Electronics. designating an electronic apparatus using audio frequencies: audio amplifier.
of, relating to, or employed in the transmission, reception, or reproduction of sound.
of or relating to frequencies or signals in the audible range.


  1. the audio elements of television (distinguished from video).
  2. the circuits in a receiver for reproducing sound.
  3. the audio part of a television broadcast.
the field of sound recording, transmission, reception, and reproduction.

Origin of audio

First recorded in 1920–25; independent use of audio-


a combining form used in the formation of compound words, with the meanings: “sound within the range of human hearing” (audiometer); “hearing” (audiology); “sound reproduction” (audiophile).

Origin of audio-

< Latin audī- (stem of audīre to hear) + -o- Unabridged Based on the Random House Unabridged Dictionary, © Random House, Inc. 2019

Examples from the Web for audio

Contemporary Examples of audio

Historical Examples of audio

  • The image now was silent, for Halsey was not bothering with audio connection.

    Wandl the Invader

    Raymond King Cummings

  • It's audio of some sort, sir, but there's lots more to the signal than that.

  • "Pick him up," the Captain turned and ordered the audio controller.

    The Circuit Riders

    R. C. FitzPatrick

  • The Captain was on an audio circuit, talking to an Assistant Commissioner.

    The Circuit Riders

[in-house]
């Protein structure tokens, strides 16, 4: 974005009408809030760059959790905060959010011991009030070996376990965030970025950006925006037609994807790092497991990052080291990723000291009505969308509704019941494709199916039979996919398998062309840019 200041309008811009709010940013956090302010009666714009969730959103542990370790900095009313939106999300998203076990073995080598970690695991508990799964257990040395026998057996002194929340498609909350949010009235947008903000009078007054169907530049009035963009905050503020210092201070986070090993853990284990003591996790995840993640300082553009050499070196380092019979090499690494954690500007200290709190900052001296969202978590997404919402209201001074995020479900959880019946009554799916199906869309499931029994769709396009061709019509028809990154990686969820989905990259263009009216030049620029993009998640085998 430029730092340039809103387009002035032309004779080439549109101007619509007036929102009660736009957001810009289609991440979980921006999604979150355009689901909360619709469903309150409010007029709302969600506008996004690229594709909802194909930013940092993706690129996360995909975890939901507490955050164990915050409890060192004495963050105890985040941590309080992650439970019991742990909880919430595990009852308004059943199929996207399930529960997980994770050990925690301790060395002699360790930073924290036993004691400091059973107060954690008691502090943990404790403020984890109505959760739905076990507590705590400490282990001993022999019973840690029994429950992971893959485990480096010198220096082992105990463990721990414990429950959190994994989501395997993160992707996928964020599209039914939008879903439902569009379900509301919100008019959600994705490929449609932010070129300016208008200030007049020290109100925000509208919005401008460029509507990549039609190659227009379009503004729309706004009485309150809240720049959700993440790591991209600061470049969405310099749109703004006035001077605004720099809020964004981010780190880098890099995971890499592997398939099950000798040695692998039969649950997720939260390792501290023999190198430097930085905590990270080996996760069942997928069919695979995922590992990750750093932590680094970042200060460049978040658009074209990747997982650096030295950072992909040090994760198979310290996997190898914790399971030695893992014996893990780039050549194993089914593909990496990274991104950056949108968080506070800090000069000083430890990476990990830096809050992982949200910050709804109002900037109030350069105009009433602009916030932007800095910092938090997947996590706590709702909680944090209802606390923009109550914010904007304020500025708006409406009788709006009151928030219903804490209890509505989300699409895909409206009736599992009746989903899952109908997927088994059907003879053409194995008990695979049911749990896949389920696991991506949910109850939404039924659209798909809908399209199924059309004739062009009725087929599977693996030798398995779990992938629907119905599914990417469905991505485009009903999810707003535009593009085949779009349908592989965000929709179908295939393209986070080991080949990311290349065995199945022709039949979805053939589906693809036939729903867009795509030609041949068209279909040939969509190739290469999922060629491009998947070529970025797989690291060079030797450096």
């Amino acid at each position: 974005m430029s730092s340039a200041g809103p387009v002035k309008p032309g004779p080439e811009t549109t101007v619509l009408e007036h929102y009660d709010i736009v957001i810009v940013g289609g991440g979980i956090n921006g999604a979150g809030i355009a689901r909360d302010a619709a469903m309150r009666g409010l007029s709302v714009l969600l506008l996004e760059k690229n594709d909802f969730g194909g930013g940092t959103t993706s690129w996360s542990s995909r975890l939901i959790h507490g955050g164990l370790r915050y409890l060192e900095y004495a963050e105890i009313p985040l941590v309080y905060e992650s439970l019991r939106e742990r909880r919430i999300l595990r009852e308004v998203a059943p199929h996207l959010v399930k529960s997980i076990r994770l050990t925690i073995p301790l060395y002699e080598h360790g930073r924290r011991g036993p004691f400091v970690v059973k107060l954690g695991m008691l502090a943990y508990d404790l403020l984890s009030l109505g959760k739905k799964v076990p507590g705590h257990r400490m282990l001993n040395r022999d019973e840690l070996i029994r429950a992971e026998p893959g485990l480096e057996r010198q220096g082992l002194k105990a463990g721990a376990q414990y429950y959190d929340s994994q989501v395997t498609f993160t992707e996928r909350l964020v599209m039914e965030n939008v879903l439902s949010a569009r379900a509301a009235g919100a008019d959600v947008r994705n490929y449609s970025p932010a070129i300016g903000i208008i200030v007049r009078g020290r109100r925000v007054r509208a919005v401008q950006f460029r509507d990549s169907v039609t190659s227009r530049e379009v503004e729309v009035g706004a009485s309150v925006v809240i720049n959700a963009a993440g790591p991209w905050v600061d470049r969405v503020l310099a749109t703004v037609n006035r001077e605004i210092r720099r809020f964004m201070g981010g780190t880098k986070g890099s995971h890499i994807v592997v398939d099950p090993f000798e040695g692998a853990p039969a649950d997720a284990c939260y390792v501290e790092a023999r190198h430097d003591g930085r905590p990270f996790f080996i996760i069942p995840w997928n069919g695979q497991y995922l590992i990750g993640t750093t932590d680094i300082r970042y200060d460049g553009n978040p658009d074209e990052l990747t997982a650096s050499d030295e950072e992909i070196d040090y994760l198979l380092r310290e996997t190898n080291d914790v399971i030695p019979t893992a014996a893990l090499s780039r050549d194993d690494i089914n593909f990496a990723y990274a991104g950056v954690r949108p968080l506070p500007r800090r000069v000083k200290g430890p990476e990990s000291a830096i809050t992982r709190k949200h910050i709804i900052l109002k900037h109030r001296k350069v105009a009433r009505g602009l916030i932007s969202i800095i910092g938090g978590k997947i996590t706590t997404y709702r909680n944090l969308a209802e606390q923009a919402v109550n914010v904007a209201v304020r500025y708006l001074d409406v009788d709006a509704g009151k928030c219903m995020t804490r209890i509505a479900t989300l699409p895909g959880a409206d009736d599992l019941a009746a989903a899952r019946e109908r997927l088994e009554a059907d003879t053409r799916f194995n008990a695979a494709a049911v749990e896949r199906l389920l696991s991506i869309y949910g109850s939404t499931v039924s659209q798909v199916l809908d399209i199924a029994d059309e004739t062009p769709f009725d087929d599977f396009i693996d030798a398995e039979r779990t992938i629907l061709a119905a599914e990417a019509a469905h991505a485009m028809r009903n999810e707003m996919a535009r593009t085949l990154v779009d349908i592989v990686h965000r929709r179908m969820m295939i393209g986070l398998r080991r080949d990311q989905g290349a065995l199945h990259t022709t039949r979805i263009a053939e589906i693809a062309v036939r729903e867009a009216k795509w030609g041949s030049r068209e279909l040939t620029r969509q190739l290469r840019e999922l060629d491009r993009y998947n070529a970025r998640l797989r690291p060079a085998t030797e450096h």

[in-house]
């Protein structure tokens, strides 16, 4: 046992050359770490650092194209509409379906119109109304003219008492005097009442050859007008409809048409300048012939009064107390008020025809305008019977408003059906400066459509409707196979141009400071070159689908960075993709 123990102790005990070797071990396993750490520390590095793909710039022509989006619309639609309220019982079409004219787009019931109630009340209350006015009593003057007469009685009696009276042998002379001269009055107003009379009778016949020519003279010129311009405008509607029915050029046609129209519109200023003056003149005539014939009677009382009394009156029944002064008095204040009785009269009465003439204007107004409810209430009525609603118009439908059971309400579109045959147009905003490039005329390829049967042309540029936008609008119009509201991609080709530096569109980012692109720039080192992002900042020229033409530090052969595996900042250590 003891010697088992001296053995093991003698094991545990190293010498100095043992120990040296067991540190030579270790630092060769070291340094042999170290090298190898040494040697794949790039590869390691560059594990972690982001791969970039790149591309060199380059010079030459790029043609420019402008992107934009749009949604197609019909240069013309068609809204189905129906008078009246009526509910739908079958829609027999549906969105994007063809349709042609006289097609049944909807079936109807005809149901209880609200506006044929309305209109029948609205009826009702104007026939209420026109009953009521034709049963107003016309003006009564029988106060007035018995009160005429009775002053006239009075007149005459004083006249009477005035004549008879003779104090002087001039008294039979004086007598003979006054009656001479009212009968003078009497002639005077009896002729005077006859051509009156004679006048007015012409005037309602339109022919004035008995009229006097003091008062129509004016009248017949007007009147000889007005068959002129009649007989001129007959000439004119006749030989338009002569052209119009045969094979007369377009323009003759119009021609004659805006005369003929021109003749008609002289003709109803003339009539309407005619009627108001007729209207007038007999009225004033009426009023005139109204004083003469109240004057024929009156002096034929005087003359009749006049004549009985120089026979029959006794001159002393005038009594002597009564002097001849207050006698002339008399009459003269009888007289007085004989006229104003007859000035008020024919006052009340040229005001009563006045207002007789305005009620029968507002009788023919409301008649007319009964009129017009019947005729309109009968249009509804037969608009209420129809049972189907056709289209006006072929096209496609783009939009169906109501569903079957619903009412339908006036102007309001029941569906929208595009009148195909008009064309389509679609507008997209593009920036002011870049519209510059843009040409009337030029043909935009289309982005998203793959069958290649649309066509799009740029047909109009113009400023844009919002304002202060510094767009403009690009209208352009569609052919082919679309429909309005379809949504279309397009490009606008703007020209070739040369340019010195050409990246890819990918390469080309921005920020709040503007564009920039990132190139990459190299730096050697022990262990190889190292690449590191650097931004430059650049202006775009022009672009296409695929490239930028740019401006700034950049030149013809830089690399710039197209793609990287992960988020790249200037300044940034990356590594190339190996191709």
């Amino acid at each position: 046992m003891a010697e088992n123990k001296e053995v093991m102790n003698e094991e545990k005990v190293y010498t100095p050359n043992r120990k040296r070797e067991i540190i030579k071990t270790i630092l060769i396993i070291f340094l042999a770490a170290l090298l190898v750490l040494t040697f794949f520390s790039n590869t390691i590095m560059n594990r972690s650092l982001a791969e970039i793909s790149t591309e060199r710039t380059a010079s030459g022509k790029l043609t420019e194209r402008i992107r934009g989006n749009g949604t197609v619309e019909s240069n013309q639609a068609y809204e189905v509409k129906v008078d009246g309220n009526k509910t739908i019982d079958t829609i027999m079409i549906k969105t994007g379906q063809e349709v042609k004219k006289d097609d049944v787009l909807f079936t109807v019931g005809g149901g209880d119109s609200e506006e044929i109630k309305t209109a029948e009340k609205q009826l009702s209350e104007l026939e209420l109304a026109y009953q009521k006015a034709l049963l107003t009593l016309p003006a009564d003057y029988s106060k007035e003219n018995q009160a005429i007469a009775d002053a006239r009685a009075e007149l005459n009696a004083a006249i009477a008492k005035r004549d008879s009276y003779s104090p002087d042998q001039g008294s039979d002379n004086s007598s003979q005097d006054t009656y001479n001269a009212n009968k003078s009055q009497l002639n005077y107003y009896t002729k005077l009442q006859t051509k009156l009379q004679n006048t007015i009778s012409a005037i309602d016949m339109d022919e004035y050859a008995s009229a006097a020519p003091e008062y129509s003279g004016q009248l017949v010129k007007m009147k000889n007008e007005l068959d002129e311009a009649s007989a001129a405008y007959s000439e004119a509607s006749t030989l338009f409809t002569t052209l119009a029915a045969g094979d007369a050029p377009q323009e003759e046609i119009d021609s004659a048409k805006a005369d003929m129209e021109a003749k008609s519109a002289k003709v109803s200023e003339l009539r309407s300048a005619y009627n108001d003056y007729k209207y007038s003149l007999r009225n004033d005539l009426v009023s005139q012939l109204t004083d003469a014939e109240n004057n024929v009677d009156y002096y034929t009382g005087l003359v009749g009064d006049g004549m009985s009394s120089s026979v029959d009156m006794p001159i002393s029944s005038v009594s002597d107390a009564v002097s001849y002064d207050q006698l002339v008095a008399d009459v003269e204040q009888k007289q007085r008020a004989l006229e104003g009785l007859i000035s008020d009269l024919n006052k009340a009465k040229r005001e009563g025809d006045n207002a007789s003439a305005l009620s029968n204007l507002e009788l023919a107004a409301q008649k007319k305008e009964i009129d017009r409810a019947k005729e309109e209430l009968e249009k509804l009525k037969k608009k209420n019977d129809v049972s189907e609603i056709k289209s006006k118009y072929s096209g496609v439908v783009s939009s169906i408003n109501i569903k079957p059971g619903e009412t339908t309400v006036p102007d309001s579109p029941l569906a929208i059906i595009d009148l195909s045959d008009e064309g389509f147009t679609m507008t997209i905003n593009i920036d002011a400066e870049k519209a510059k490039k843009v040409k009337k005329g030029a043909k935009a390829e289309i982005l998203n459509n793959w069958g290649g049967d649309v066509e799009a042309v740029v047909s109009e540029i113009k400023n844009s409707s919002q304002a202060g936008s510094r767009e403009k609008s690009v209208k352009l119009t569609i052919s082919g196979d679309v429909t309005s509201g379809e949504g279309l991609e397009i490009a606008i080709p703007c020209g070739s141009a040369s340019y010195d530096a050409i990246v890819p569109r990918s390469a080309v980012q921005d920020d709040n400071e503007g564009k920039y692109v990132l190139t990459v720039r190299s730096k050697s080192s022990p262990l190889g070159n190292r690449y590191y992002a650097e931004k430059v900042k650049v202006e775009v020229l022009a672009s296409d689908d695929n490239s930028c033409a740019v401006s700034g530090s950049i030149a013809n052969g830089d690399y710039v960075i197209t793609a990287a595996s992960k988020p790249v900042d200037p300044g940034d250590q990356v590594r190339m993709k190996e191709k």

R. C. FitzPatrick

  • Though all stations were on the screen at all times, their audio channels could be controlled.


    Harry Harrison

British Dictionary definitions for audio


noun (modifier)

of or relating to sound or hearingaudio frequency
relating to or employed in the transmission, reception, or reproduction of sound
of, concerned with, or operating at audio frequencies
Compare video

Word Origin for audio

C20: independent use of audio-


combining form

indicating hearing or soundaudiometer; audiovisual

Word Origin for audio-

from Latin audīre to hear
Collins English Dictionary - Complete & Unabridged 2012 Digital Edition © William Collins Sons & Co. Ltd. 1979, 1986 © HarperCollins Publishers 1998, 2000, 2003, 2005, 2006, 2007, 2009, 2012

Word Origin and History for audio

"sound," especially recorded or transmitted, 1934, abstracted from prefix audio- (in audio-frequency, 1919, etc.), from Latin audire "hear" (see audience).


word-forming element meaning "sound, hearing," from comb. form of Latin audire "hear," (see audience); first used in English as a word-formation element 1913.

Online Etymology Dictionary, © 2010 Douglas Harper

audio in Medicine



The American Heritage® Stedman's Medical Dictionary Copyright © 2002, 2001, 1995 by Houghton Mifflin Company. Published by Houghton Mifflin Company.